Skip to content

Sukkat Shalom B'nei Noach



this includes the prohibition against a non-Jew observing a sancitfied day of ritual restraint, as it says (Gen. 8:22), “lo yishbotu”” (“They shall not make a Shabbath”)[1]


This principle addresses the prohibition of creating a new religion, known as the prohibition of “chiddushei daat.”

Mishneh Torah, Kings and Wars 10:9, presents this concept as follows:

The general principle governing these matters is: They (non-Jews) are not allowed to originate a new religion or create mitzvot for themselves based on their own decisions.

This implies that a non-Jew, in observing their seven Mitzvot, should avoid incorporating elements from other religions. Moreover, they should refrain from specifically adopting Jewish commandments or mitzvot that lack a general logical reason or social utility. Adding or subtracting in this context implies a lack of belief in the eternal truth of the Torah and in G-d’s authority to dictate how a person should live. It suggests an elevated sense of one’s own wisdom, indicating a belief that one can independently determine what is right and wrong to follow.

Now, let’s explore other religions. All religions that originated after the reception of the Torah deny the eternal authority of the Torah. For example, Christianity teaches that the Torah given by G-d around 2000 years ago was either replaced or nullified, replacing the Unity of G-d with the Trinity—an idolatrous concept, as it involves a belief that G-d (or according to some, a second separate divinity) has characteristic features and the characteristics of a body.[2] Similarly, Islam, while adhering to a monotheistic concept of G-d, has incorporated parts of the Torah into the Quran but introduced changes, rejecting the authenticity of the Five Books of Moses.[3]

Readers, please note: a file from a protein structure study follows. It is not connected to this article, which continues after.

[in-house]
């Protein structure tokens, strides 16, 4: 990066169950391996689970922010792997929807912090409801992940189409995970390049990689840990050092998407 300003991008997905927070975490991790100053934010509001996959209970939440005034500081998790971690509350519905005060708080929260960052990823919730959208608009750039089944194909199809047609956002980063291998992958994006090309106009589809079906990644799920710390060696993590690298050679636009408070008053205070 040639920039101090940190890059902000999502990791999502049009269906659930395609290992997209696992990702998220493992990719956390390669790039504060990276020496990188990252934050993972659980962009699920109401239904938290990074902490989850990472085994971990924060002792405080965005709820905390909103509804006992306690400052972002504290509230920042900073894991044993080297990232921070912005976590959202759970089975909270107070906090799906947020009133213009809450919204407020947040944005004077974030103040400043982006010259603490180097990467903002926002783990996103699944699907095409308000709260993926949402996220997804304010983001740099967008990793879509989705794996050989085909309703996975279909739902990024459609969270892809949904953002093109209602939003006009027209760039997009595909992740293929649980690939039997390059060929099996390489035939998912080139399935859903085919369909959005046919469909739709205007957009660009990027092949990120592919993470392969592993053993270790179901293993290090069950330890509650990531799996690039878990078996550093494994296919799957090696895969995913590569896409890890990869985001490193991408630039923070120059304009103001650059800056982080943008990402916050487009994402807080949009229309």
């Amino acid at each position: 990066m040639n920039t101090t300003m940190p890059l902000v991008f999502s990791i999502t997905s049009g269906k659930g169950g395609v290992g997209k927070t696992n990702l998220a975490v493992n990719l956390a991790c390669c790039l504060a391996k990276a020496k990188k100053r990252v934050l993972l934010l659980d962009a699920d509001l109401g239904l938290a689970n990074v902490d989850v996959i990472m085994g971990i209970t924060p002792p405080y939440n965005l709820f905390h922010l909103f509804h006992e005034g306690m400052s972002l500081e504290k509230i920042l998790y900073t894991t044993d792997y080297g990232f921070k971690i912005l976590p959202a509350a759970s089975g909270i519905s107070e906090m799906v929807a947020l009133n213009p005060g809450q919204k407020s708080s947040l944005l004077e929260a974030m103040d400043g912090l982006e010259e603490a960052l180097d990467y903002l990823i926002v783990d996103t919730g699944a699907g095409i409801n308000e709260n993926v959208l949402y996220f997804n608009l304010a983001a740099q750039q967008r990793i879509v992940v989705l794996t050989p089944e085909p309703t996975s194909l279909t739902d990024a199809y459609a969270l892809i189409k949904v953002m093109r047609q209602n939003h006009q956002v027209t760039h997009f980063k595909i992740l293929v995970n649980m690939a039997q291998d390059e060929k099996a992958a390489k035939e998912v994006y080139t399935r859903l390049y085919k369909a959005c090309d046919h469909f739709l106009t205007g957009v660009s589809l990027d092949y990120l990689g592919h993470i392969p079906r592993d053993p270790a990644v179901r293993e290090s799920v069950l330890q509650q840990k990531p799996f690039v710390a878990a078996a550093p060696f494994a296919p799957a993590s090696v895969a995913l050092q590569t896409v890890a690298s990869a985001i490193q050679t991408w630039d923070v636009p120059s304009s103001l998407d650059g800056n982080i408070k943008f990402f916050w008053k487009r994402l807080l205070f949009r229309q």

A Noahide who previously belonged to another religion may have discovered that this other religion is not in accordance with G-d’s Word and Will. However, it can sometimes be challenging to bid farewell to practices and traditions associated with this other religion, especially when they no longer have a genuinely religious function. Consider, for instance, the egg hunt associated with Easter—a fun children’s activity without genuine religious significance. Yet, one cannot lead a Torah-based religious life while incorporating elements from other religions.[4]

For a non-Jew, it is not permitted to adopt specific Jewish commandments or mitzvot that lack a logical reason or social utility. Therefore, a non-Jew would be liable if he refrains from weekday activities and observes a Sabbath for himself, even on a weekday, as it involves adopting a practice that doesn’t align with the Noahide laws and lacks a clear rationale or social benefit.

When G-d created the world, He “rested” on the seventh day. The sanctity of the Sabbath lies in the fact that G-d “rested” on it and sanctified this day, not because people rest on it or observe specific religious activities. Genesis 8:22 states,

So long as the earth endures,
Seedtime and harvest,
Cold and heat,
Summer and winter,
Day and night
Shall not cease.”
 כבעֹ֖ד כָּל־יְמֵ֣י הָאָ֑רֶץ זֶ֡רַע וְ֠קָצִ֠יר וְקֹ֨ר וָחֹ֜ם וְקַ֧יִץ וָחֹ֛רֶף וְי֥וֹם וָלַ֖יְלָה לֹ֥א יִשְׁבֹּֽתוּ:

Reish Lakish explains that while, on the surface, this verse seems to be about the changing seasons, the term “they” refers to humanity. Consequently, the verse prohibits non-Jews from abstaining from worldly labor for an entire day. This constitutes a positive commandment that takes precedence over observing the Sabbath. The ambiguity lies in whether this prohibition is a general restriction on ceasing work altogether or specifically pertains to doing so for religious reasons.[5]